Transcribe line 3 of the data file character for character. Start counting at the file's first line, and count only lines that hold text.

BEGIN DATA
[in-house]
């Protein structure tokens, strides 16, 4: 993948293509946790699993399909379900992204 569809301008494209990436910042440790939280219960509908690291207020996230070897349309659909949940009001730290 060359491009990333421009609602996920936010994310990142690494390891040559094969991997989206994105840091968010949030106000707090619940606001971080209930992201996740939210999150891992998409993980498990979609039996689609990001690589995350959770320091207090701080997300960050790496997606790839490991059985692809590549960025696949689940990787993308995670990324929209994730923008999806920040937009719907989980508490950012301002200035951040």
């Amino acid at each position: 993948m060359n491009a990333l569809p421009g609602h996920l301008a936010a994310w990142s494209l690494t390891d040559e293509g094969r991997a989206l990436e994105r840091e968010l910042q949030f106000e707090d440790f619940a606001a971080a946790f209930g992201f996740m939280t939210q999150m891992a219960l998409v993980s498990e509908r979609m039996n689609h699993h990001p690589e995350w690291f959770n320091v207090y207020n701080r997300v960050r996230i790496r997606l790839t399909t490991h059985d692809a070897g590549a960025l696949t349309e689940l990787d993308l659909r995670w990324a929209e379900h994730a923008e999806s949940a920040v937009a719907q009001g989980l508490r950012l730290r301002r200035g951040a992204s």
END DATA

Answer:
């Amino acid at each position: 993948m060359n491009a990333l569809p421009g609602h996920l301008a936010a994310w990142s494209l690494t390891d040559e293509g094969r991997a989206l990436e994105r840091e968010l910042q949030f106000e707090d440790f619940a606001a971080a946790f209930g992201f996740m939280t939210q999150m891992a219960l998409v993980s498990e509908r979609m039996n689609h699993h990001p690589e995350w690291f959770n320091v207090y207020n701080r997300v960050r996230i790496r997606l790839t399909t490991h059985d692809a070897g590549a960025l696949t349309e689940l990787d993308l659909r995670w990324a929209e379900h994730a923008e999806s949940a920040v937009a719907q009001g989980l508490r950012l730290r301002r200035g951040a992204s």